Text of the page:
If Christian Ponder's preseason is done, at least he saved his best work for his closing act.

Ponder went 7-of-9 for 48 yards on his final drive during the Minnesota Vikings' 34-14 loss to the San Francisco 49ers on Sunday night, directing a 12-play, 78-yard drive that ended with a 3-yard touchdown pass to Joe Webb on a fade route. It was as assertive and accurate as Ponder has looked all preseason, and though most of his completions were underneath the 49ers' coverage, he converted two third downs (one on a 7-yard scramble, the other on his touchdown to Webb), and the scoring pass was Ponder's second of the night. It helped him finish with his best stat line of the preseason -- 17-of-23 for 116 yards, two touchdowns and an interception -- but it also dressed things up after another ragged start for Ponder.

On the Vikings' first play, he threw too far out in front of Greg Jennings, who was in single coverage against a safety, on a deep ball off play action. He threw incomplete to John Carlson on second down, and fumbled on third down after Ahmad Brooks beat Phil Loadholt and sacked Ponder. It took the Vikings four series to get a first down, and on their first sustained drive of the night, Ponder floated a couple of high passes -- one caught by Jennings, the other caught by Stephen Burton out of bounds -- instead of driving the ball downfield.

He finished the night with an average of 5 yards per pass, not unlike much of the work he did last season, and while the night again came with a significant caveat -- Adrian Peterson was on the field for just two plays -- Ponder had opportunities to connect on a few big throws that he didn't hit. He'll likely sit out the Vikings' final preseason game Thursday night, which means fans will head into the regular season relying more on faith than concrete evidence that Ponder is progressing.

Here's a rundown of the rest of the night:
  • It wasn't a good night for the Vikings' secondary. Chris Cook left the game with a groin injury (no small thing, considering all the trouble Cook has had staying on the field) and Josh Robinson spent much of the night dealing with the attention 49ers quarterback Colin Kaepernick paid to him. Kaepernick targeted Robinson four times on a 84-yard touchdown drive, hitting rookie Quinton Patton for a 19-yard gain in the slot against Robinson and connecting with Patton on a 5-yard touchdown after two completions to Marlon Moore against Robinson. If Cook is out for any length of time, the Vikings' big gamble in the secondary could become even riskier with Robinson and rookie Xavier Rhodes starting.
  • Defensive tackle Kevin Williams left the game with a knee injury after a chop block in the second quarter and will have a MRI on Monday. Early indications are that the injury isn't serious, but defensive end Jared Allen was ticked about the low hit; interviewed on TV he called it a dirty play. Sharrif Floyd also is out for the rest of the preseason after a chop block caused him to have a minor knee operation, and Christian Ballard is still away from the team because of personal issues. The Vikings' lack of depth at defensive tackle, at the moment, looks a bit unnerving.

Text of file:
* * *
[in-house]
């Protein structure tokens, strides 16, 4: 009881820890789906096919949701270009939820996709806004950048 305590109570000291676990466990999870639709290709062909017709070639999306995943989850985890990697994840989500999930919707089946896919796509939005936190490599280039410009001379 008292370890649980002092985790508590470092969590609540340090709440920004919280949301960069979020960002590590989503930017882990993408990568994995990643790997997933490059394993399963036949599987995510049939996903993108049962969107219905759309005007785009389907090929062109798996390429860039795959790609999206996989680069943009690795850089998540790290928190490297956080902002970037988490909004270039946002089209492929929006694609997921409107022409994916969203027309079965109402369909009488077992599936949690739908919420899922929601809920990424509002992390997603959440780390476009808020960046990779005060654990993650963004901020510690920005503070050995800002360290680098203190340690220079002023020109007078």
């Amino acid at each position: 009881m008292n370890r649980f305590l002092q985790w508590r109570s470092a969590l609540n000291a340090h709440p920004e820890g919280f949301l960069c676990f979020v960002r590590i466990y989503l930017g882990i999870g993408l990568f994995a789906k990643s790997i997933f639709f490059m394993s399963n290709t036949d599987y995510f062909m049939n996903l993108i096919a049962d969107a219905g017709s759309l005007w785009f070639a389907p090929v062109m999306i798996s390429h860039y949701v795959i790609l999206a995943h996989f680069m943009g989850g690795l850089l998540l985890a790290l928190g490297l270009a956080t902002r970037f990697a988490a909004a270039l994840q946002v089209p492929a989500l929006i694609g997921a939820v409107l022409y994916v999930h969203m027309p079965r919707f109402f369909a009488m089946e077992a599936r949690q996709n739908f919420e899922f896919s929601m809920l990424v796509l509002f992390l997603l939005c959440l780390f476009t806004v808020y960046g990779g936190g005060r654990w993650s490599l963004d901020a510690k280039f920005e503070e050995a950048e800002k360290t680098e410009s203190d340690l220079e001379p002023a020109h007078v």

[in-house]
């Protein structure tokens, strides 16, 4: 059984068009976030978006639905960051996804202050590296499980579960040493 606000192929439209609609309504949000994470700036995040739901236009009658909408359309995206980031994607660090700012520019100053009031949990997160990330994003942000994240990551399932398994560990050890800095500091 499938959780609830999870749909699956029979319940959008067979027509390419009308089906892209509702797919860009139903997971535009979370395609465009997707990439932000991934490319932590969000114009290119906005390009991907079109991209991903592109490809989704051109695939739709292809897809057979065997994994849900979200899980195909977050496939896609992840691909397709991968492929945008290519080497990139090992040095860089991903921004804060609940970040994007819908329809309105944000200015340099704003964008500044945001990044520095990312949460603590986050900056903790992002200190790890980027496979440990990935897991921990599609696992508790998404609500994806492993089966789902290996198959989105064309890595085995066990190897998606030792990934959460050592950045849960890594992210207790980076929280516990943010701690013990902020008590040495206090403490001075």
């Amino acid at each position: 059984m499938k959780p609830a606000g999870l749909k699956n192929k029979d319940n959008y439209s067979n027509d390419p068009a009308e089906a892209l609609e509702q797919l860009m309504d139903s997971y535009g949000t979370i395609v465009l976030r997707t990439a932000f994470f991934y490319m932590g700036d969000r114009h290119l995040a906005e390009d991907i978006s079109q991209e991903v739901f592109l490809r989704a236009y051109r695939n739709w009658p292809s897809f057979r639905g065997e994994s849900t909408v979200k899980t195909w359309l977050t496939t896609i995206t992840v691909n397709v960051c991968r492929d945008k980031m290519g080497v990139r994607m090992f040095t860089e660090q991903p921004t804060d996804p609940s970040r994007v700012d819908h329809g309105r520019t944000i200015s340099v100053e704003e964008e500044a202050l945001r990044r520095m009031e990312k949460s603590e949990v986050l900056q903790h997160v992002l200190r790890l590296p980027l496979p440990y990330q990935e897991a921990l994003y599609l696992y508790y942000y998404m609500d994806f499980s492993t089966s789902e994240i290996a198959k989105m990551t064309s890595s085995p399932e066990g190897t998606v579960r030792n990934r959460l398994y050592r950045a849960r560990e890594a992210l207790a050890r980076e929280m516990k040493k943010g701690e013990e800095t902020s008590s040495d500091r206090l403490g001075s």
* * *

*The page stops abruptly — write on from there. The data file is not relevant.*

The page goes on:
• The Vikings' offensive line had another uncharacteristically bad night. Loadholt offered little resistance to Brooks on Ponder's fumble, and was later flagged for holding. And left tackle Matt Kalil had a pair of unnecessary-roughness penalties, earning one after he joined a shoving match between Brandon Fusco and a 49ers player. Coach Leslie Frazier had to sit Kalil down for a play to cool him off, and after Kalil sustained a knee injury in a poor performance in the Vikings' second preseason game, tonight wasn't a good follow-up.
  • On Ponder's interception, Burton stopped early on a crossing route and was a step shy of catching the pass. Burton's had a strong preseason, but Ponder's interception might have been a completion had Burton finished his route.
  • Webb, the former quarterback who is competing with Burton for one of the final receiver spots, provided another reminder of why he might fit in as a pass-catcher. He did a nice job on his touchdown, going up for a jump ball and pulling down Ponder's pass in the corner of the end zone. With his size, strength and leaping ability, Webb could be a nice weapon in the red zone.
  • As promised, Desmond Bishop got plenty of work, playing with the Vikings' first-team defense in the first half and remaining in the game with the No. 2 defense in the second half. He gave up a catch to Moore when Kaepernick stepped out of the pocket and drew Bishop toward the line of scrimmage, but Bishop stopped Kendall Hunter for a loss and made a nice open-field tackle of D.J. Harper in the fourth quarter. Though he's still struggling somewhat in pass coverage, Bishop can help the Vikings' run defense, and he looked more assertive Sunday than he did against Buffalo.
  • Before he left with his injury, Cook made an impressive tackle of Chad Hall, coming across the field to drag down the receiver after a four-yard screen pass.
  • Chad Greenway sold the 49ers on the idea that he was rushing before dropping back into coverage on his second-quarter interception of Colt McCoy. The turnover set up the Vikings' first touchdown, when Ponder hit Zach Line -- who turned a screen pass into a 61-yard touchdown in the Vikings' first preseason game -- for a 1-yard score.